If you take a look at the reverse side of the Bulgarian one Lev coin you’ll see the saintly figure of a man holding a cross. John of Rila was a hermit, beatified whilst still alive for, among other feats, the miracle of the two pies where said savouries were generously bequeathed to feed the poor. John’s reputation for such acts were legend, thwarting his desire to live a life of prayer and meditation as a hermit in the RIila Mountains; followers from far and wide came to his cave to seek his blessing and interrupt his solitude.
Desirous of my own period of peace and reflection, I make a pilgrimage up the Rila mountainside to where Bulgaria’s most important monument lies eleven hundred metres above sea level. The long steady drive is sublime; it’s mid Autumn and the trees are in resplendent in their seasonal golden attire; the air is sweet and filled with birdsong.
The monastery, named after John of Rila, is humming with people. They’re congregating in the central courtyard of the nine thousand square metre complex where lie the main church and tower. The edges hold the large accommodation block which has housed, amongst others, Bulgarian revolutionary and national hero Vassil Levski. Inside the church is the gold-plated iconostasis with incredible hand-carved wood that took four craftsmen five years to complete.
It’s not, however, the original site of John of Riva. For that, you must take a small, winding path four kilometres through the woods up and up further into the mountain. It’s all under cover of forest and the light is incredible, filtered as it is through the translucent golden leaves. Thankfully Archie fails to notice the large fire salamander crawling across the path to the safety of the decaying leaves; they’re not lethal but he would have received a nasty bite. Despite the dozen or so other pilgrims at the cave, the place is very quiet and serene. I don’t want to leave this most peaceful of mountains so I spend the next couple of days in the area, resting and taking photographs.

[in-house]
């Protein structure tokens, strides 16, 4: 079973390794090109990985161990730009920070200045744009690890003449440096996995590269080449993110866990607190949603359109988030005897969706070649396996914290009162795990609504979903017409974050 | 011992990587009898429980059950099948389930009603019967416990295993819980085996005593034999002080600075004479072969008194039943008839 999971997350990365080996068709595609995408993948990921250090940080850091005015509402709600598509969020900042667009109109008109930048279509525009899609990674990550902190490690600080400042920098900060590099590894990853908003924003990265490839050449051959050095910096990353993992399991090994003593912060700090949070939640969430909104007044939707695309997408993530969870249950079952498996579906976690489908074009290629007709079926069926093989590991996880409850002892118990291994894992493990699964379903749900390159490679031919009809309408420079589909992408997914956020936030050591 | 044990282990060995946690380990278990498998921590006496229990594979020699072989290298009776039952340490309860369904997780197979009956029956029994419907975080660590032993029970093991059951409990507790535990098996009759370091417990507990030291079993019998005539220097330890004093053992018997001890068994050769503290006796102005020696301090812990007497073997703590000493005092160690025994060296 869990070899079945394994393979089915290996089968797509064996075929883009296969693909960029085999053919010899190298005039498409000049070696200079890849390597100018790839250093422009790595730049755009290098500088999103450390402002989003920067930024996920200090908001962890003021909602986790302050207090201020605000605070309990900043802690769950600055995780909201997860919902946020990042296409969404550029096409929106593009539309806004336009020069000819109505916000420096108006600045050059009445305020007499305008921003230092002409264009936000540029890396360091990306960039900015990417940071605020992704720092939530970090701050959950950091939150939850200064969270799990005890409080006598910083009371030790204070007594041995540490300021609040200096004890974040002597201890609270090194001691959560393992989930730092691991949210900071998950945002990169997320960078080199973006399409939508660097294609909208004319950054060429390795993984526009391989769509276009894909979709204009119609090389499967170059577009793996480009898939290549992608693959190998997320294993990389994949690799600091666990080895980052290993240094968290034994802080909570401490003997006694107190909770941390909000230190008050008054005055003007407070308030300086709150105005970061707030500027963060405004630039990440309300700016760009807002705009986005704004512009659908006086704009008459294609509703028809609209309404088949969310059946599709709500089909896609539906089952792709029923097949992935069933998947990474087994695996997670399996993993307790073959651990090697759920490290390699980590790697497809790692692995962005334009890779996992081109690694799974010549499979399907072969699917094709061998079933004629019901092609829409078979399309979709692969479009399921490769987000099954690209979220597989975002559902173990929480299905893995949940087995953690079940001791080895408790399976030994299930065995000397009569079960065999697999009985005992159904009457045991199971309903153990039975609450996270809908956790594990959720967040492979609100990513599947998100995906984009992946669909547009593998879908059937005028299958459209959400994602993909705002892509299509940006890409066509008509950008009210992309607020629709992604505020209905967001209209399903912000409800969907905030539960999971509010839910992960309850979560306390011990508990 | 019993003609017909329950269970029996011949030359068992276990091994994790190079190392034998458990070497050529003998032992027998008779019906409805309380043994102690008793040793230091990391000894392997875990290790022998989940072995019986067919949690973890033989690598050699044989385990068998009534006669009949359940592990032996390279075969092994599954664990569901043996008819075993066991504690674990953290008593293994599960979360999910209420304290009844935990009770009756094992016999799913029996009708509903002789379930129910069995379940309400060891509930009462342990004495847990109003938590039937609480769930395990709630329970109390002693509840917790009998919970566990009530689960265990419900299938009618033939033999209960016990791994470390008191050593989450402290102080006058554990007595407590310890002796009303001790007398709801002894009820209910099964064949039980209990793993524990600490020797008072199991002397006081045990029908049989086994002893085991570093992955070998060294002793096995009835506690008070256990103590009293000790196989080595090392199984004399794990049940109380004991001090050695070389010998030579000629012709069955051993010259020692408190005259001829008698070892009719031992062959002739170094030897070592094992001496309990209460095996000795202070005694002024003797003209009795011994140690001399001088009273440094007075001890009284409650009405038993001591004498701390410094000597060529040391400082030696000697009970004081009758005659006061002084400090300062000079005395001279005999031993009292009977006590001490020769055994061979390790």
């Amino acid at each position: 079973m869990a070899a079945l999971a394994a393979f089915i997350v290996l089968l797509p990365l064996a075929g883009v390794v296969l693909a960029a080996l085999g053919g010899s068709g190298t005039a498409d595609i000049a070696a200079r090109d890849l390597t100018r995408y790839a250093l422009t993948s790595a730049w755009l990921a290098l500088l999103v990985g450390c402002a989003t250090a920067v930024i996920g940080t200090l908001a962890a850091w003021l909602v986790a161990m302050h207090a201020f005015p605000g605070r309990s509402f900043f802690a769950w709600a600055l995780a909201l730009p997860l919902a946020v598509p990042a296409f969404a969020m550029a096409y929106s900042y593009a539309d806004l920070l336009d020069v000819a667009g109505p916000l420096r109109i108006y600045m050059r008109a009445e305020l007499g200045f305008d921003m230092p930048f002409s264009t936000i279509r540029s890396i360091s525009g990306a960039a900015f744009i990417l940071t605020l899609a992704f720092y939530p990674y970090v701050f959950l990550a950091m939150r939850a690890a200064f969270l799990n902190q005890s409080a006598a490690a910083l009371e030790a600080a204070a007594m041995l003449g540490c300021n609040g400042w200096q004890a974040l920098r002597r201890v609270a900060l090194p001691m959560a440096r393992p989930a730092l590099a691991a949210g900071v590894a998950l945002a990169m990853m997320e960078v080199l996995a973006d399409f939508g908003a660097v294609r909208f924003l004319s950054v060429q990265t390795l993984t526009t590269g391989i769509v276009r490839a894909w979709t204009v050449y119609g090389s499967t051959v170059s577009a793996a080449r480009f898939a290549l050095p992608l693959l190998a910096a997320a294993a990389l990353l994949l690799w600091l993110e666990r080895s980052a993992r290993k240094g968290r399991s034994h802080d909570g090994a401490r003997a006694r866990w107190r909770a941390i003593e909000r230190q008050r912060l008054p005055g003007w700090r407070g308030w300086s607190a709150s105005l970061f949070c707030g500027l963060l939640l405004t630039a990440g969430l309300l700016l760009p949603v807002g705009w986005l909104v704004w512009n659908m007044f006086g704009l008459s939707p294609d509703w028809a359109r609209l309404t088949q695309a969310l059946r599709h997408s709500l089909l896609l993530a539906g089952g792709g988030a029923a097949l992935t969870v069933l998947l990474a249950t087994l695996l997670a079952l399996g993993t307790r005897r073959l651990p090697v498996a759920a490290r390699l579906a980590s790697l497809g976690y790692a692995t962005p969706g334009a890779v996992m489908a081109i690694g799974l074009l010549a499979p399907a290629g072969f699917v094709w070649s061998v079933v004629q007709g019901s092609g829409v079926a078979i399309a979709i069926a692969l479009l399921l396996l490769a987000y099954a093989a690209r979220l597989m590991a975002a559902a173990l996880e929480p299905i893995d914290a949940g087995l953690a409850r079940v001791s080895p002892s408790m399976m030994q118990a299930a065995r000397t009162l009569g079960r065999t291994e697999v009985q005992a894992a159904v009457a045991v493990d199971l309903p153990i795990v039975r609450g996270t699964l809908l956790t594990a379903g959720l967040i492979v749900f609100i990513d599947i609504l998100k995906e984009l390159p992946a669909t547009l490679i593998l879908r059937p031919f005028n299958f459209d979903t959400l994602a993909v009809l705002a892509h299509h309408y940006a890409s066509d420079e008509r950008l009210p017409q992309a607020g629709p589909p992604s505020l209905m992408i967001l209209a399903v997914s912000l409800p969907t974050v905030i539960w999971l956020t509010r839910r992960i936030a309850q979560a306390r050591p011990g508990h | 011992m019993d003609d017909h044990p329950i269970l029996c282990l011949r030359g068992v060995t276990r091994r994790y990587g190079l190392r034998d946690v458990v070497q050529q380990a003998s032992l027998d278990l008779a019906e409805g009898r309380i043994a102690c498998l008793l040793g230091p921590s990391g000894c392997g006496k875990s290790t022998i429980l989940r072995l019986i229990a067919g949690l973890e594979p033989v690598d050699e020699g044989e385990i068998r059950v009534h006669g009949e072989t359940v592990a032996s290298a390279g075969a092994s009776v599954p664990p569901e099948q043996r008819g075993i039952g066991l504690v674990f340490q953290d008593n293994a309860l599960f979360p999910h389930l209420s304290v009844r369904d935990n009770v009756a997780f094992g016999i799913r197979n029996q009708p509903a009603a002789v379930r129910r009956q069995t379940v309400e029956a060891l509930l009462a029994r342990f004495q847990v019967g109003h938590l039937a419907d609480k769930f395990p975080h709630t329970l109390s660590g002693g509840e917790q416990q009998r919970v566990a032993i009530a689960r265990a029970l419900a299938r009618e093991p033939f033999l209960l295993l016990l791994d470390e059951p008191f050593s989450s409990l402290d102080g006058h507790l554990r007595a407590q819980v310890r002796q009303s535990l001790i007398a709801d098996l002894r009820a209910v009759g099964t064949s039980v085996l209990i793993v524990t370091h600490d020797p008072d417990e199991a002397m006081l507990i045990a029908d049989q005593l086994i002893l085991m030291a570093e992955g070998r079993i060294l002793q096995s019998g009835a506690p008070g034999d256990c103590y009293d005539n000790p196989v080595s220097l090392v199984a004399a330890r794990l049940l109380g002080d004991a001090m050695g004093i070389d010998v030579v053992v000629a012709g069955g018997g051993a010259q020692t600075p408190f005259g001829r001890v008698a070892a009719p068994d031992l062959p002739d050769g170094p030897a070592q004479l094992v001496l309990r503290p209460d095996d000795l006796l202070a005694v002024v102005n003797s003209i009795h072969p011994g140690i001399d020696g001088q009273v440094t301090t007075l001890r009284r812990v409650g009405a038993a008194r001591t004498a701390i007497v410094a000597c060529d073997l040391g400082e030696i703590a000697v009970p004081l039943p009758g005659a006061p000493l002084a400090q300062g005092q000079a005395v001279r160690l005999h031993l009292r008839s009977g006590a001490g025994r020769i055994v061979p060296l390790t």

The next day I’m sitting on the hillside taking pictures of the valley when a band of horses come wandering down the slope. Archie becomes excited and I keep telling him it’s ok, it’s ok, it’s ok over and over. The last thing we need is a stampede. He billows his cheeks in his attempt to comply. He’s trying really hard. One of the horses, the head honcho, breaks off to come and see what we’re doing. I stand up, making the leash nice and short for Archie and walk the twenty odd yards towards him. The horse and I square up to each other. I’m so close I can feel his hot breath and see a rather persistent fly hovering around his long eyelashes. My heart is beating fast but I speak slowly and gently, respectfully. It’s his hill after all. I tell him we’re taking pictures and point downhill to the camera. He bends his head to the ground, keeping one eye on us. I take a step back. He’s letting me know he intends to graze here. I tell him that’s ok, and start walking backwards, pulling Archie along with me. Satisfied, the horse shakes his mane and returns slowly to the herd. Our powwow is complete. Archie, silent and compliant to this point, issues the (albeit redundant) last word: Woof.
The horses remain grazing here for the next half an hour. Archie forgets they’re there, stretching out in the warm sunshine. I take pictures of them on the hill and in an abandoned chalet. They’re beautiful creatures and I feel honoured to have received approval to share their hill. There’s something spiritual and holy about this place: the craftsmen turning the wood with love; the fugitive hiding in the monastery; the hermit living in a cave. And now this: man-and-dog making peace with the wild horses of the mountain.